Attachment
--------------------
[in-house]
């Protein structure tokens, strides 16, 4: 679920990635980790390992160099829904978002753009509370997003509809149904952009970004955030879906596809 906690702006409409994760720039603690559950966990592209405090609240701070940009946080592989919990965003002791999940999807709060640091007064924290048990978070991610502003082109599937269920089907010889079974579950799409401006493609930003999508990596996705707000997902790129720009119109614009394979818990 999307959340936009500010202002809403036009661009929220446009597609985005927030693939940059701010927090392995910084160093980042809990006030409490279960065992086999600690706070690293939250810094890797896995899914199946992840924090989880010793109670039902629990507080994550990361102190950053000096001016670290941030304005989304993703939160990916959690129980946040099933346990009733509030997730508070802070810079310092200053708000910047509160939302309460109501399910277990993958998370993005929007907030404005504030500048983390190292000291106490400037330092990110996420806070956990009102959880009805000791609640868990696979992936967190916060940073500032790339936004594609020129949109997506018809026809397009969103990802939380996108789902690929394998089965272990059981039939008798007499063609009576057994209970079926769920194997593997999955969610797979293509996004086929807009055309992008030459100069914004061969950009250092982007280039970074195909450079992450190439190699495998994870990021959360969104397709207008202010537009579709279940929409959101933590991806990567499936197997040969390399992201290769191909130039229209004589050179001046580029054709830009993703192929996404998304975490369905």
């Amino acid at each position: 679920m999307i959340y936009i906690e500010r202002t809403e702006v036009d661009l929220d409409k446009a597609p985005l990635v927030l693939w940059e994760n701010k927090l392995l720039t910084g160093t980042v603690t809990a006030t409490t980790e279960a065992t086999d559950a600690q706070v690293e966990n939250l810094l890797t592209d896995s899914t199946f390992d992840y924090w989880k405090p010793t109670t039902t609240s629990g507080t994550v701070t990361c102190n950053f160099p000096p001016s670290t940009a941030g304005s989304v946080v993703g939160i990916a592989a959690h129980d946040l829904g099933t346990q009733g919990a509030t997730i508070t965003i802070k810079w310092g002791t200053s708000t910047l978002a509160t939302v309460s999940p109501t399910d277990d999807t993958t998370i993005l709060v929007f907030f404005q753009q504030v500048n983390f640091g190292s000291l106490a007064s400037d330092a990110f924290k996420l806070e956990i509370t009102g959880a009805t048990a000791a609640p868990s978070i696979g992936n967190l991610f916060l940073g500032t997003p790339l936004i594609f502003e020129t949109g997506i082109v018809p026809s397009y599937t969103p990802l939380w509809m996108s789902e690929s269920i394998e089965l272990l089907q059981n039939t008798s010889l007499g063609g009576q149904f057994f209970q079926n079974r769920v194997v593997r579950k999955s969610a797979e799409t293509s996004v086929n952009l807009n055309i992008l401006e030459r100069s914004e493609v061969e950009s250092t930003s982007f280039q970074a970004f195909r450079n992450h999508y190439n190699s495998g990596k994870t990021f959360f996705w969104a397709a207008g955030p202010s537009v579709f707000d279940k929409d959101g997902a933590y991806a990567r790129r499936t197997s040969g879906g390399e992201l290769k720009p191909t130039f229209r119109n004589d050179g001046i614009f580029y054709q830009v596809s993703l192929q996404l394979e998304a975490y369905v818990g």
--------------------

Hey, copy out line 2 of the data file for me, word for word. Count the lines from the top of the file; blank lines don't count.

């Protein structure tokens, strides 16, 4: 679920990635980790390992160099829904978002753009509370997003509809149904952009970004955030879906596809 906690702006409409994760720039603690559950966990592209405090609240701070940009946080592989919990965003002791999940999807709060640091007064924290048990978070991610502003082109599937269920089907010889079974579950799409401006493609930003999508990596996705707000997902790129720009119109614009394979818990 999307959340936009500010202002809403036009661009929220446009597609985005927030693939940059701010927090392995910084160093980042809990006030409490279960065992086999600690706070690293939250810094890797896995899914199946992840924090989880010793109670039902629990507080994550990361102190950053000096001016670290941030304005989304993703939160990916959690129980946040099933346990009733509030997730508070802070810079310092200053708000910047509160939302309460109501399910277990993958998370993005929007907030404005504030500048983390190292000291106490400037330092990110996420806070956990009102959880009805000791609640868990696979992936967190916060940073500032790339936004594609020129949109997506018809026809397009969103990802939380996108789902690929394998089965272990059981039939008798007499063609009576057994209970079926769920194997593997999955969610797979293509996004086929807009055309992008030459100069914004061969950009250092982007280039970074195909450079992450190439190699495998994870990021959360969104397709207008202010537009579709279940929409959101933590991806990567499936197997040969390399992201290769191909130039229209004589050179001046580029054709830009993703192929996404998304975490369905």